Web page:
This approach was reflected in the work of the likes of Andy Warhol and Yoko Ono. In music, it saw the emergence of John Cage, The Beatles, The Velvet Underground, Frank Zappa, and Pink Floyd. Whereas, within photography, exciting young artists like Jean-Marie Périer, David Bailey, and Linda Eastman broke free from the expectations of the establishment with a more spontaneous style. One only needs a cursory glance at the history of the 1960s to see the overlap between these artists and how they influenced one another.
Once again, they were doing something different and, consequently, were rejected by the stale establishment.
As George Harrison sang, all things must pass, and we moved out of the post-modernist era. But where did that leave us? There have been numerous attempts to coin terms and definitions for that which came after postmodernism: post-postmodernism, meta-postmodernism, trans-postmodernism, and so on. Whatever we call it, and like most art movements, it was a dismissal of what came before.
Within photography, that rejection of post-modernism could not have come at a worse time. The invention and widespread use of the digital camera should have released the art to explore and create in ways hitherto undiscovered, and further challenge the established ideas. Yet, photography is now held back once again by conventions that dictate what we should photograph, and how we should photograph it.
Who is holding it back? It’s the photo competition judges, the gallery curators, the photography establishment, and especially those that shout in outrage at the photos of topics that don’t suit them. Those bullies stop new talent from poking their heads above the parapet.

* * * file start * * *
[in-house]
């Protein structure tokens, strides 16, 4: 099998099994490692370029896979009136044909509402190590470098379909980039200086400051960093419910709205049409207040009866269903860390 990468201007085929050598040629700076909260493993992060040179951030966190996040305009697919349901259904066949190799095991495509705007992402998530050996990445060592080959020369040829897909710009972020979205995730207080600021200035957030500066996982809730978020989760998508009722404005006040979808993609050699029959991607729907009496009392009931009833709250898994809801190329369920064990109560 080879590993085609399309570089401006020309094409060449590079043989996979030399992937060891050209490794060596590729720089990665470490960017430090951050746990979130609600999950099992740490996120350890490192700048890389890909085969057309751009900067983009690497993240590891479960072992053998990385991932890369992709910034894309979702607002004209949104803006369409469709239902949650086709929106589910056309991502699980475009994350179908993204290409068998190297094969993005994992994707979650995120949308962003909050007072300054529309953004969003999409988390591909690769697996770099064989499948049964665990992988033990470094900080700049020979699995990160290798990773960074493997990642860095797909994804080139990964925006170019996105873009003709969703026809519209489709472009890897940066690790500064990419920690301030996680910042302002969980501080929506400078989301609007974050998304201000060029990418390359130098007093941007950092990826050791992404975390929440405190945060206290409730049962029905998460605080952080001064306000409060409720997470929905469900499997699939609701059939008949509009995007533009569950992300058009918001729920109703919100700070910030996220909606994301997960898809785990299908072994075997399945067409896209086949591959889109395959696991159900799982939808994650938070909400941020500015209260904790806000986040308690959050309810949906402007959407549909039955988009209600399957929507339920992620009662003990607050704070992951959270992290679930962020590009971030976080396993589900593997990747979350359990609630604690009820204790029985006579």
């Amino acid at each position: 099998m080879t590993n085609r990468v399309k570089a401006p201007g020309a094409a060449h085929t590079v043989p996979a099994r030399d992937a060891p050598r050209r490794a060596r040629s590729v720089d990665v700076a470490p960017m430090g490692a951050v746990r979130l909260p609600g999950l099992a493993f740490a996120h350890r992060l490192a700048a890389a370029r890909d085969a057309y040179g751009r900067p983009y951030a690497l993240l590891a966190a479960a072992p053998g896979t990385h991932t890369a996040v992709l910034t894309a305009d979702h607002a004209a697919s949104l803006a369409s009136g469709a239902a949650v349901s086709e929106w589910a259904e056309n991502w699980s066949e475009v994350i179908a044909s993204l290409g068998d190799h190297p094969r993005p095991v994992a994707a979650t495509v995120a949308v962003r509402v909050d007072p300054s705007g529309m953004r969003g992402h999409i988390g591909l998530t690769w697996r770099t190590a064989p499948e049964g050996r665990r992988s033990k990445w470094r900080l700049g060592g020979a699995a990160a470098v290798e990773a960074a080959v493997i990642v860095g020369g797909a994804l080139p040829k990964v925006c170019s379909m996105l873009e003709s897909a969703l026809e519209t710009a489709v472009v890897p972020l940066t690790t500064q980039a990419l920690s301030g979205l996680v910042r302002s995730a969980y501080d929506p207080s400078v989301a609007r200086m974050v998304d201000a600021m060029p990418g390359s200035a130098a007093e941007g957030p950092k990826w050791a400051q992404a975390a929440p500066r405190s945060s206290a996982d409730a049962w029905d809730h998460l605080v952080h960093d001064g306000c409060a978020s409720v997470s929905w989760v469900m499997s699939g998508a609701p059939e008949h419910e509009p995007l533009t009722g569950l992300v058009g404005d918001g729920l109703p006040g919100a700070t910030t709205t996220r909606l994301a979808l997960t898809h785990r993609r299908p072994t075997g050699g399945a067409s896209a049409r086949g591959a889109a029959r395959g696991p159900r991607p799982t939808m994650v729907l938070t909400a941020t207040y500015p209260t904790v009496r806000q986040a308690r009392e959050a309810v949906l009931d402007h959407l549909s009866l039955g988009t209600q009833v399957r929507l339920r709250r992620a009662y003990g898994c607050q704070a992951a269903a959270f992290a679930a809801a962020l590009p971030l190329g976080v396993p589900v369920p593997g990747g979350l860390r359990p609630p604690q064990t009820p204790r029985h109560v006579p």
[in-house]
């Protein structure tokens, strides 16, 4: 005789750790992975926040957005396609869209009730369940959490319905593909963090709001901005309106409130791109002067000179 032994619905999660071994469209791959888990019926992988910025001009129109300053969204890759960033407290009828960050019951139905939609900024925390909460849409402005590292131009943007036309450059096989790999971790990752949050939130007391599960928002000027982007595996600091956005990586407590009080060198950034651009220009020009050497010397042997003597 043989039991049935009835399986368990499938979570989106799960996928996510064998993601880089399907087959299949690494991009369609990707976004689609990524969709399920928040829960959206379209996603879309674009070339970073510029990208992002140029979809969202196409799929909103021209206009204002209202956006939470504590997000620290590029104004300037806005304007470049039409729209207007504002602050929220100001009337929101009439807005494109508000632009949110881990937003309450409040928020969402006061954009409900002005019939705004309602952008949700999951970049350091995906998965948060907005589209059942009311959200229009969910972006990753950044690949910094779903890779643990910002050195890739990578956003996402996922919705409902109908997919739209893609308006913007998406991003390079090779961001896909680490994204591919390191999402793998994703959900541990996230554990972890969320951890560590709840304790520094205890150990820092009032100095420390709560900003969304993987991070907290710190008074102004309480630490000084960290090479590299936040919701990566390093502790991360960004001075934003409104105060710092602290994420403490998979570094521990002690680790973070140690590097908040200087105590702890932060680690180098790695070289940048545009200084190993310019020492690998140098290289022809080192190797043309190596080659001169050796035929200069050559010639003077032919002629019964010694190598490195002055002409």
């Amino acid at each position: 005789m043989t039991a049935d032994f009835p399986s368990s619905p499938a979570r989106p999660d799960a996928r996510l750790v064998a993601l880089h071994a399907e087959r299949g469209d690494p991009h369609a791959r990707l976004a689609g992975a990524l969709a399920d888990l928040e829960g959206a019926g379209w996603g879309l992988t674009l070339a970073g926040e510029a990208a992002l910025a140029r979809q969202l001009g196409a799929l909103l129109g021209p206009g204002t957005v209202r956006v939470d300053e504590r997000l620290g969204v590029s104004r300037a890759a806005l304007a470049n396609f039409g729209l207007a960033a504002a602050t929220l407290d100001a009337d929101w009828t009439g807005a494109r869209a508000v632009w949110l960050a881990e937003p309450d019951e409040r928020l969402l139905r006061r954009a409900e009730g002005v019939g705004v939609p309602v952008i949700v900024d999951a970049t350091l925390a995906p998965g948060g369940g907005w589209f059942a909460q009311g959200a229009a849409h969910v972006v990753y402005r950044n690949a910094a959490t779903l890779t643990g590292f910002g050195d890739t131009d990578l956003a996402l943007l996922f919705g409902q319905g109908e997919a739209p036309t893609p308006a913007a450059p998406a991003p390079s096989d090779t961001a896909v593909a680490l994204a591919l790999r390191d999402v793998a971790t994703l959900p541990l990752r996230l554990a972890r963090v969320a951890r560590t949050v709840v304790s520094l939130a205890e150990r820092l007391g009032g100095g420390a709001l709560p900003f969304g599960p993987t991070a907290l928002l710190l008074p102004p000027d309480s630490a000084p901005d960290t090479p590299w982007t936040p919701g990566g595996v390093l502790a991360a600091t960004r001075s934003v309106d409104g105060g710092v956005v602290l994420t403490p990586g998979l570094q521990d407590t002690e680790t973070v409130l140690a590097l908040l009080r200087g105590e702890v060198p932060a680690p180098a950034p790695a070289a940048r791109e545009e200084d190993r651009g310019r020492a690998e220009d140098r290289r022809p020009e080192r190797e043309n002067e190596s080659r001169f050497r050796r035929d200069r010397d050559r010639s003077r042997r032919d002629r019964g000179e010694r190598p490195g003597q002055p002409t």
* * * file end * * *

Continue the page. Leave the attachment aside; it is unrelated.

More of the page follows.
If you want your artistic voice heard, then stretching the boundaries and challenging commonly held beliefs are essential. It is necessary that we ignore the dissenting voices. More importantly, just as most camera manufacturers have now adopted a new look that harks back to the 1960s and ‘70s, moving away from the shapeless utilitarian plastic blobs that dominated the start of this century, then so too should we adopt the free attitudes of the post-modernist era. Once again, we should escape from the restraints of those who place boundaries on our photography. If this upsets the conservatively minded who are determined to restrict progressive photography, then that's a good thing.
How do we create photographs that reject the established paradigm? We must constantly evolve our approach to photography. Not least because if we do find a new and unique method or style, then that will be seized upon and adopted by the multitudes and, consequently, a new set of restrictive rules come into play. Then it will be time to move on again.
There is one rule that it is impossible for good photography to ignore. It’s what all good art does, no matter what period or movement it is from. It provokes an emotional response. If others are uncomfortable with your work and try to knock you down for it, then you should not only ignore that, but actively continuously challenge their beliefs. Like those coal mine protesters, you may successfully change the world.
Do you deliberately not choose the same methods and styles as others? Is your photography restricted by norms and expectations of your genre? Has anyone tried to hold you back? It would be great to hear your views and experiences.